• 1960
  • 1961
  • 1962
  • 1963
  • 1964
  • 1965
  • 1966
  • 1967
  • 1968
  • 1969
  • 1970
  • 1970
  • 1971
  • 1972
  • 1973
  • 1974
  • 1975
  • 1976
  • 1977
  • 1978
  • 1979
  • 1980

Collections — Man / Prêt-à-Porter

Spring / Summer — 1983

Press Release

Identification of a man

“I like to think that the protagonist, always consistent with himself, always strong, always unchanged, has been overcome. And that man has instead, through his experiences, his way of living, the changes in taste and custom, established a relationship, with himself. I would say almost a physical relationship, with his own face. And is, therefore, different, depending on the moments and the opportunities. If he works at the International Monetary Fund, his responsibilities and the role he plays demand that he looks like a businessman. If he travels - and I think he often does through his own choice or for business - he absorbs the colours, the climate, the relaxed environment. He preserves them within himself in a nostalgic way. And that vague feeling which great cosmopolitans call nostalgia for Africa, nostalgia for India. The summa of several civilizations, filtered by memory. Ernest Hemingway, to a certain extent. Possibly Errol Flynn”.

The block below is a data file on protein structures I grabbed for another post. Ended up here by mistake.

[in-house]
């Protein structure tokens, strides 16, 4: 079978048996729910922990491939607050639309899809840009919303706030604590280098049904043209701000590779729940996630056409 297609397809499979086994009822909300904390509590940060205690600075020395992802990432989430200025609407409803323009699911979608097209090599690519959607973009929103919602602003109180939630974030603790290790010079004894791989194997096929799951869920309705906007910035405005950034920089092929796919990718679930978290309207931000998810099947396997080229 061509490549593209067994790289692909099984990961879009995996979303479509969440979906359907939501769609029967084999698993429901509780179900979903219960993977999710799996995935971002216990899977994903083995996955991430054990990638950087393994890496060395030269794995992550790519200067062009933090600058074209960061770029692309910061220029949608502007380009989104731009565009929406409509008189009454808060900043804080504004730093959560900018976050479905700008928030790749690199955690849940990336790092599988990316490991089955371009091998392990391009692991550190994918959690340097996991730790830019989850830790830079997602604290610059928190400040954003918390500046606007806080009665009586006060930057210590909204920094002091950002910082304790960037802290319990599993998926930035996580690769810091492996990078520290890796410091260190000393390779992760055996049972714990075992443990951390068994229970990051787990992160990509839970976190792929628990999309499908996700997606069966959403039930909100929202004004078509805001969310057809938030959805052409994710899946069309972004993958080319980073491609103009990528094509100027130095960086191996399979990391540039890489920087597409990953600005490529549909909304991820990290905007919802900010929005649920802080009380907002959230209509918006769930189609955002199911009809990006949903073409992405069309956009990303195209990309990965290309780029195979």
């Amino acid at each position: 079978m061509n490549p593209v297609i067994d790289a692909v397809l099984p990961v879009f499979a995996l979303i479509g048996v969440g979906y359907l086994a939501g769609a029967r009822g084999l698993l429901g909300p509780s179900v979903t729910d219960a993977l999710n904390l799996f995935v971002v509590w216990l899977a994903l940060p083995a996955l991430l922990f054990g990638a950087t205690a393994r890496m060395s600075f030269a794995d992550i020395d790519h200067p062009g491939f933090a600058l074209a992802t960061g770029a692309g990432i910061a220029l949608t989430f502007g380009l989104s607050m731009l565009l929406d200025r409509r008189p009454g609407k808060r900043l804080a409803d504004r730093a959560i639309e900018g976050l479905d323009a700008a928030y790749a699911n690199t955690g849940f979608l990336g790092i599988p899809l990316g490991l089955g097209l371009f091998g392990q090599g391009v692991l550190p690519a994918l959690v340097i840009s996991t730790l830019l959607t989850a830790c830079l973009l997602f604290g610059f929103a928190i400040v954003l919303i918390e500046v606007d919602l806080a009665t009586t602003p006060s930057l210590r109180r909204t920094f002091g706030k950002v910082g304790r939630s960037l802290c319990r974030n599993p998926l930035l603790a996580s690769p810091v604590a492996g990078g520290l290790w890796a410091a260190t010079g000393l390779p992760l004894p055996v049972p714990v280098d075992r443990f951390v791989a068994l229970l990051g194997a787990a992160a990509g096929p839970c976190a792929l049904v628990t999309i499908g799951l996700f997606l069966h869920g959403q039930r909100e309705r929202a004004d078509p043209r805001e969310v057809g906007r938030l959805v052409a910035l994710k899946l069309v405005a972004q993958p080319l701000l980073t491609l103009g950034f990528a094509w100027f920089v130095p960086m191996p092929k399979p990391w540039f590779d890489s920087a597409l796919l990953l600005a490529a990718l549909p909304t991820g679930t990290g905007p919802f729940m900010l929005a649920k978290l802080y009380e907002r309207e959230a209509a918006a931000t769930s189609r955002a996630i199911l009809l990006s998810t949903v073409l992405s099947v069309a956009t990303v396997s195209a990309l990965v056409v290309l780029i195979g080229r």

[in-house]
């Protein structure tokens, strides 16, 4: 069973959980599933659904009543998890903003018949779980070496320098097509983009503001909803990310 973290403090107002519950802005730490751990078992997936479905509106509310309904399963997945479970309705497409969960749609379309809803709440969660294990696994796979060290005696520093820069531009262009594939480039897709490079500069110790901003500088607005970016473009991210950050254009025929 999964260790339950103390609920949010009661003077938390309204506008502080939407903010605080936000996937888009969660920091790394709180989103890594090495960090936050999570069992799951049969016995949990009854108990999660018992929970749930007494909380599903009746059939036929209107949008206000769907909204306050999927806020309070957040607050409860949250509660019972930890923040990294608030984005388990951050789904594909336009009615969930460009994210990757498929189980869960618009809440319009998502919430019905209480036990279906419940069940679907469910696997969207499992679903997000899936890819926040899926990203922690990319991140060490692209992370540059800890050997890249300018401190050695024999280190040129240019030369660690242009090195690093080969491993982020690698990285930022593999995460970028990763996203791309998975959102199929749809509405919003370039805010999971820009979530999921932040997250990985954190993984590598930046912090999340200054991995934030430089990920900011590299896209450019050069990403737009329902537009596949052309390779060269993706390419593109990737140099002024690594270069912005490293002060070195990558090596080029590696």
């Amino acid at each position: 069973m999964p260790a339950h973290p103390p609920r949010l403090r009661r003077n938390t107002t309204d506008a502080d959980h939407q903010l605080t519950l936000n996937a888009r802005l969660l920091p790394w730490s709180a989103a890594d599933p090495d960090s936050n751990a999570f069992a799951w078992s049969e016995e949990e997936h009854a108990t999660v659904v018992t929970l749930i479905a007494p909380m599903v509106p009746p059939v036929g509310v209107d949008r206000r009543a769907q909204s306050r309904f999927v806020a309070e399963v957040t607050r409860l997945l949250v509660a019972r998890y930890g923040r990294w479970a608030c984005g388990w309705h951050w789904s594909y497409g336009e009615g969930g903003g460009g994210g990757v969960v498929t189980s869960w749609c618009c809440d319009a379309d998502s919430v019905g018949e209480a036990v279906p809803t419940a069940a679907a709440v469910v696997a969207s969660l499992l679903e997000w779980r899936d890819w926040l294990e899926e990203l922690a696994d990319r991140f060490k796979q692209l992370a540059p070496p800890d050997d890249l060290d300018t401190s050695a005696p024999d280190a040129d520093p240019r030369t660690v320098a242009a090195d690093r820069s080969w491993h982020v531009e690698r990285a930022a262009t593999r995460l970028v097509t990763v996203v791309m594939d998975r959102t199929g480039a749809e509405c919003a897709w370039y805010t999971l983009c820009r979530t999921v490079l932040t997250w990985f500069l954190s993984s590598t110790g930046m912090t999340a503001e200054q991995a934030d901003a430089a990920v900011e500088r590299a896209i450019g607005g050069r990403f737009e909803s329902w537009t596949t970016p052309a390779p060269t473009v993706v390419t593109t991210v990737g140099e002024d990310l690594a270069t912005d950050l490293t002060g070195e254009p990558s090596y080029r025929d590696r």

(Gianfranco Ferré, conversation recorded on July 3, 1982).

The elements of the game

Classical style. No interpretation, no line or fabric escapades. If it is to be formal, let it be impeccable: jackets with important and yet soft shoulders, clearly visible revers, the light “freshness” of linen, the tropical mixture of cotton and linen, of silk and cotton.

Casual style. A memory of polo and cricket, in the white mixed with the classical English colours. And a touch of a coat of arms. With waistcoat type pockets in two contrasting shades, blouson in pekary, niki, in terry-towelling.

Hunting style. A perfect camouflage in the savana and in the desert among the tree trunks and the earth. The bush jacket and shirt have loose wind-shield document holder pockets in cotton grisette with pekary appliqué work. The trousers are high waisted, with double loops and sandproof sealed pocket.

Natural style. Like on a farm on the Kenya upland plains, on holiday in Rajastan, in a bar in Nairobi. Light striped jackets in Indian cloth, even towelstyle checks. Eastern spice market colours, together with the white of the shirt and of the trousers, the leather of the two-tone Old England style shoes. Shirts often without collars, sometimes without buttons, which just fold over.

Knitwear style. Interlock with suede patches, terrytowelling, on the clipped side and on the other side, with cotton poplin, pekary and mélanges of natural fibres to form stripes. Silk/linen, cotton/linen, raw as though they were hand woven, with cotton sleeves to be rolled up. Utmost comfort, like the noiseless espadrillas-style shoes, but in leather, and the soft belts plaited in various materials.

(”Francis Macomber’s” by E. Hemingway)